Since 1971 Texas hunters and fishermen have been purchasing one type of conservation stamp or another to go along with their hunting and fishing license.
Most hunters and fishermen would think that the revenue from those stamps are spent by the Texas Parks and Wildlife Department on wildlife and fisheries projects around the state. In reality, the department is basically holding IOUs as millions of dollars of revenue from the stamp programs and license sales is diverted to underwrite other state agency budgets and allow Texas legislators to claim the state operates on a balanced budget.
That could change, however, with a call to redirect dedicated funds to the agency and purpose intended.
For TPWD, that could mean as much as $65 million in additional funding by the end of fiscal year 2012-13.
Speaker of the House Joe Straus last week voiced his interest in seeing the funds spent as intended in an attempt to make state spending more transparent. Gov. Rick Perry issued his support for the idea in April.
“We are heartened by those discussions,” said Carter Smith, TPWD executive director. “Elements of that dialogue seemed to start in the last session. That is when we heard legislators start to talk about the buildup in certain funds.”
TPWD has four major stamps supported by freshwater fishermen, saltwater fishermen, migratory game bird hunters and upland game bird hunters.
The freshwater fishing stamp is the newest, having started in 2004 with the intention of providing funds for hatchery construction and repair. The stamp costs fishermen $5 on top of the cost of a license.
The saltwater fishing stamp was started in 1986 and now costs $10.
In 2005-06 the department revamped the stamp program to include all migratory species in one stamp and all upland game birds in another. All hunting stamps cost $7.
While overall fisheries and wildlife accounts expected to carry about $65 million in balances by the end of the next fiscal year, the amount from the stamps totals about $34.7 million, with the migratory stamp fund balance expected to reach $11.7 million. The saltwater and freshwater balances are projected at $9.3 and $9 million, respectively, while the upland game bird stamp fun is expected to hold $4.7 million.
Smith said there are critical demands and needs for that money, and that it wouldn’t be squandered.
“We are sensitive that there are concerns about that large of an infusion of money and that it would be spent to be spent. I can promise you we are not going to do that,” Smith said.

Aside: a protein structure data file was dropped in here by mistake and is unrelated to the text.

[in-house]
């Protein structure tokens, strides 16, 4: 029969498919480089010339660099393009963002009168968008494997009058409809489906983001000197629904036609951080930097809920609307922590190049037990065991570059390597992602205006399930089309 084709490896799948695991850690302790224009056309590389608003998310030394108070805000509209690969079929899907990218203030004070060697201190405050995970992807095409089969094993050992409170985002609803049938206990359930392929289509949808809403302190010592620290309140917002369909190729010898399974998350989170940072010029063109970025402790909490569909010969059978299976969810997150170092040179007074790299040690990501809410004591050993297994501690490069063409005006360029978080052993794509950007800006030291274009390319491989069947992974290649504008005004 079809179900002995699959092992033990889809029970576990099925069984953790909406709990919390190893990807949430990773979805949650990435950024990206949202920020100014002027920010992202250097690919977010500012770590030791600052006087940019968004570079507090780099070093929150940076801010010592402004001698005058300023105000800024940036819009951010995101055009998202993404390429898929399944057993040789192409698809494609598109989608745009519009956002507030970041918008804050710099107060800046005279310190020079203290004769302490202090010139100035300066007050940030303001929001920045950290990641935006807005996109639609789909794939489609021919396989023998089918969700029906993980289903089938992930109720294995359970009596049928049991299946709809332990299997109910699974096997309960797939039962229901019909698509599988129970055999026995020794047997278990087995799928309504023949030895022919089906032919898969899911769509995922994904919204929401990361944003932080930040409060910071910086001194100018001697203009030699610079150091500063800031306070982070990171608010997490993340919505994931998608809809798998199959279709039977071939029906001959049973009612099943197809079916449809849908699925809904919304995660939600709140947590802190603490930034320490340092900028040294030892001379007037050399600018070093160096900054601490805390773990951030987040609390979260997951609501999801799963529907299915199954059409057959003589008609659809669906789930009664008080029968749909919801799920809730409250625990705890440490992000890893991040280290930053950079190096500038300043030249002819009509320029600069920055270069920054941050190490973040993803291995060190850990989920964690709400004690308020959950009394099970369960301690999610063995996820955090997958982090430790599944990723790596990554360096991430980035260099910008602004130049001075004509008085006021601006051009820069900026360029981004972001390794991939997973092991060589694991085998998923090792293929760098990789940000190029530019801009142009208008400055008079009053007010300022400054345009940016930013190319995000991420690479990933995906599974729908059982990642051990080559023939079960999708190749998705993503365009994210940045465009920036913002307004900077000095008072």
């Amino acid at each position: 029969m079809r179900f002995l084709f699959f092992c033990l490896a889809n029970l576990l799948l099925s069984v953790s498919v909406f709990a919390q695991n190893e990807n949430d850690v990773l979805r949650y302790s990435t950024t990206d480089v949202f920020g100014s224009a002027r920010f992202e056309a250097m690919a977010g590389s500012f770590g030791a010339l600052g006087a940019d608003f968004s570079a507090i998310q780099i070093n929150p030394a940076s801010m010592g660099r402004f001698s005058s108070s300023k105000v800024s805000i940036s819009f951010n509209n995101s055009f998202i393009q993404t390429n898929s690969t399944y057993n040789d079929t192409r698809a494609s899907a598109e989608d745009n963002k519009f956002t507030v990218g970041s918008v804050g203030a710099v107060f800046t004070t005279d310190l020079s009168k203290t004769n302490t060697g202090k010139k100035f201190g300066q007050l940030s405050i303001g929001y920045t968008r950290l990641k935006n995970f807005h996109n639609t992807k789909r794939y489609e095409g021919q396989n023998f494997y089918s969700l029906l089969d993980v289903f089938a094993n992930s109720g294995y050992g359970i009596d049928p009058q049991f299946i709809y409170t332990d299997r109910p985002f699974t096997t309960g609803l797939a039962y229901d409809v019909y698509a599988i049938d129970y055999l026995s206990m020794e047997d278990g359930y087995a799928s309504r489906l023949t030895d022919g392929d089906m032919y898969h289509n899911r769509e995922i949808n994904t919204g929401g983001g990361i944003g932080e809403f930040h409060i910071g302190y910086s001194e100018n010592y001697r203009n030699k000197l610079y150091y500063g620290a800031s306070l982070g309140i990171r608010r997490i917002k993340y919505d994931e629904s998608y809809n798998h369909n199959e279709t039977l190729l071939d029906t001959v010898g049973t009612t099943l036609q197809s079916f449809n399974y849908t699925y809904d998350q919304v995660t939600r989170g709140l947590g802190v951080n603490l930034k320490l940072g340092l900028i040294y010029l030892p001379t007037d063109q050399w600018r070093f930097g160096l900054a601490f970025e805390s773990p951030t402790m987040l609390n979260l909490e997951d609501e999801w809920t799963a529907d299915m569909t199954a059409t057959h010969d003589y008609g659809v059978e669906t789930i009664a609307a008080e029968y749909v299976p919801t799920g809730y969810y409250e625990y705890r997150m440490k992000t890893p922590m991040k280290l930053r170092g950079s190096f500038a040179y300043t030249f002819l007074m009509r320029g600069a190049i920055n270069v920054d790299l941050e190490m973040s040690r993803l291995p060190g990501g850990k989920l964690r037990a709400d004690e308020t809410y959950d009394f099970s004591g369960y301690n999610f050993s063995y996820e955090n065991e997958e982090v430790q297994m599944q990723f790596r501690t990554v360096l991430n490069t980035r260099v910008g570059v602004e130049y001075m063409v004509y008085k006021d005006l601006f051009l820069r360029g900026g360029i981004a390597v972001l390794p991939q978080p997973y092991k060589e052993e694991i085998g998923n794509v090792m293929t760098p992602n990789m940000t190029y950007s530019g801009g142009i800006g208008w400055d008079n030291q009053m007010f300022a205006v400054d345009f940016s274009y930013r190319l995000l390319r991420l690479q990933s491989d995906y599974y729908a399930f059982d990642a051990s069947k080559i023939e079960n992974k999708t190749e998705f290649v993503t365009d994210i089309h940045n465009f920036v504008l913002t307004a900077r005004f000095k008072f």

Examples cited as needs include the Dundee Fish Hatchery near Electra that is currently closed because of a lack of a water source, and major repairs needed at other facilities. Increased dollars for research into the disappearance of bobwhite quail in the northern portion of the state is another.
“The short answer is that we could reasonably and prudently uses portions of those funds to invest back into the resources,” Smith said.
There are restrictions on how the stamp funds can be used. Most of the wildlife funds are to be directed toward habitat or research. While the freshwater fishing stamp is dedicated to the hatchery system, rainbow trout and urban fishing program, money from the saltwater stamp is used for a number of things include a commercial fishing license buyback program.
Even if the legislature is willing to direct dedicated as intended, there is the chance state agencies can be penalized with a reduction of general funds or reduce the agency’s appropriated spending.
Releasing dedicated funds, however, would not solve revenue shortcomings with TPWD’s Parks Division. That would require an overhaul of the so-called sporting goods tax fund that was initially created to provide the division with adequate funding.
“Ninety-four percent of the sales tax is to be for the department, but we have seen our share decline for several years,” Smith said.
The fund takes in about $125 million annually, but TPWD is currently receiving only about a quarter of that amount. To cover a $4.6 million deficit, the division has been forced to ask for public donations, raise user fees and hope for $5 donations tied to vehicle registrations. Those efforts have fallen far short.
Smith said if the department were to receive the entirety of its allotment from the fund, it would solve delayed repair needs within the parks as well allow it to restore the local park funding program.